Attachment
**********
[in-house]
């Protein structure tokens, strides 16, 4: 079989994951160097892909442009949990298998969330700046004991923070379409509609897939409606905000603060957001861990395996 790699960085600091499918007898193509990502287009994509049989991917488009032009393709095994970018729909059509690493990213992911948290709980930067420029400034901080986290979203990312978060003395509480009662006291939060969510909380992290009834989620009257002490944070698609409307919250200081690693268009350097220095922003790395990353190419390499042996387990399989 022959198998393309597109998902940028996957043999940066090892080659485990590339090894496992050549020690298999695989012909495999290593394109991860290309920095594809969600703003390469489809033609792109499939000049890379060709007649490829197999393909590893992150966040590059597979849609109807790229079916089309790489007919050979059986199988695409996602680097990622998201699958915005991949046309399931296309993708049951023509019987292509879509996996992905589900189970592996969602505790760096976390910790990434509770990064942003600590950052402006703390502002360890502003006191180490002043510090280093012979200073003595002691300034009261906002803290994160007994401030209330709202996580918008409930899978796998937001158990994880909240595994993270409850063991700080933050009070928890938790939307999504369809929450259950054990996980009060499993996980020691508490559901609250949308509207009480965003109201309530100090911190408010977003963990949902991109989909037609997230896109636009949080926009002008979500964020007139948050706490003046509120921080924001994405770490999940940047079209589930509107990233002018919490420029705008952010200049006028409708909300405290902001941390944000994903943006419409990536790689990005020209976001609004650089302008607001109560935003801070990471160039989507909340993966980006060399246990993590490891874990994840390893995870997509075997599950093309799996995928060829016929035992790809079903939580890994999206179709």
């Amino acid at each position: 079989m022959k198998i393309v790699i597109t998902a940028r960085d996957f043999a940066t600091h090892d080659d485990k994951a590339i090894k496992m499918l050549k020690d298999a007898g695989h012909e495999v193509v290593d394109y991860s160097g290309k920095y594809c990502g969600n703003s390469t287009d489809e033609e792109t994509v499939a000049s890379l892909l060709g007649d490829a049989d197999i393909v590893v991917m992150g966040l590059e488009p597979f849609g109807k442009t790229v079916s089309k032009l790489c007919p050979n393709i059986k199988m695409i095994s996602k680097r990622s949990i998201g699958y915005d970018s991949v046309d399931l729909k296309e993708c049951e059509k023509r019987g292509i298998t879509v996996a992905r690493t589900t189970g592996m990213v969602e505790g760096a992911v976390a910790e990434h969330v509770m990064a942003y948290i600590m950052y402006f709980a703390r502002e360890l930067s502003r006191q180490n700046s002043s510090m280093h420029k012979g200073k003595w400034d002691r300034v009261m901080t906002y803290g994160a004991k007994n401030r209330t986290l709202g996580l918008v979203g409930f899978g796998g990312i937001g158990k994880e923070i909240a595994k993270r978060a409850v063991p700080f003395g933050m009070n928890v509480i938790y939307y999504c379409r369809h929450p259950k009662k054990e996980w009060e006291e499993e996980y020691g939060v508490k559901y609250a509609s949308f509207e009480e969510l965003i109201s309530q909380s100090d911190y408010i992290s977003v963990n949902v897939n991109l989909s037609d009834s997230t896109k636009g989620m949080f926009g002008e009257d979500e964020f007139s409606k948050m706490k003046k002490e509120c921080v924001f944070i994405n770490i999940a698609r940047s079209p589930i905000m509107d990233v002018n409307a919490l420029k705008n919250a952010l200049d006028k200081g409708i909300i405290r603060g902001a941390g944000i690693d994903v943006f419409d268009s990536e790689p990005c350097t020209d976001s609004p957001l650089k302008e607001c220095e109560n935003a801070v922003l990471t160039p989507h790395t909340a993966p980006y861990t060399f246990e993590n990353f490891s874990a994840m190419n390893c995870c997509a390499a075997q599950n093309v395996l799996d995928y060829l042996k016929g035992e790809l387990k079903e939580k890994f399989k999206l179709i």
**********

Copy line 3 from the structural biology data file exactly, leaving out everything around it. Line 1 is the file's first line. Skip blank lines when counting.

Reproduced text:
């Amino acid at each position: 079989m022959k198998i393309v790699i597109t998902a940028r960085d996957f043999a940066t600091h090892d080659d485990k994951a590339i090894k496992m499918l050549k020690d298999a007898g695989h012909e495999v193509v290593d394109y991860s160097g290309k920095y594809c990502g969600n703003s390469t287009d489809e033609e792109t994509v499939a000049s890379l892909l060709g007649d490829a049989d197999i393909v590893v991917m992150g966040l590059e488009p597979f849609g109807k442009t790229v079916s089309k032009l790489c007919p050979n393709i059986k199988m695409i095994s996602k680097r990622s949990i998201g699958y915005d970018s991949v046309d399931l729909k296309e993708c049951e059509k023509r019987g292509i298998t879509v996996a992905r690493t589900t189970g592996m990213v969602e505790g760096a992911v976390a910790e990434h969330v509770m990064a942003y948290i600590m950052y402006f709980a703390r502002e360890l930067s502003r006191q180490n700046s002043s510090m280093h420029k012979g200073k003595w400034d002691r300034v009261m901080t906002y803290g994160a004991k007994n401030r209330t986290l709202g996580l918008v979203g409930f899978g796998g990312i937001g158990k994880e923070i909240a595994k993270r978060a409850v063991p700080f003395g933050m009070n928890v509480i938790y939307y999504c379409r369809h929450p259950k009662k054990e996980w009060e006291e499993e996980y020691g939060v508490k559901y609250a509609s949308f509207e009480e969510l965003i109201s309530q909380s100090d911190y408010i992290s977003v963990n949902v897939n991109l989909s037609d009834s997230t896109k636009g989620m949080f926009g002008e009257d979500e964020f007139s409606k948050m706490k003046k002490e509120c921080v924001f944070i994405n770490i999940a698609r940047s079209p589930i905000m509107d990233v002018n409307a919490l420029k705008n919250a952010l200049d006028k200081g409708i909300i405290r603060g902001a941390g944000i690693d994903v943006f419409d268009s990536e790689p990005c350097t020209d976001s609004p957001l650089k302008e607001c220095e109560n935003a801070v922003l990471t160039p989507h790395t909340a993966p980006y861990t060399f246990e993590n990353f490891s874990a994840m190419n390893c995870c997509a390499a075997q599950n093309v395996l799996d995928y060829l042996k016929g035992e790809l387990k079903e939580k890994f399989k999206l179709i």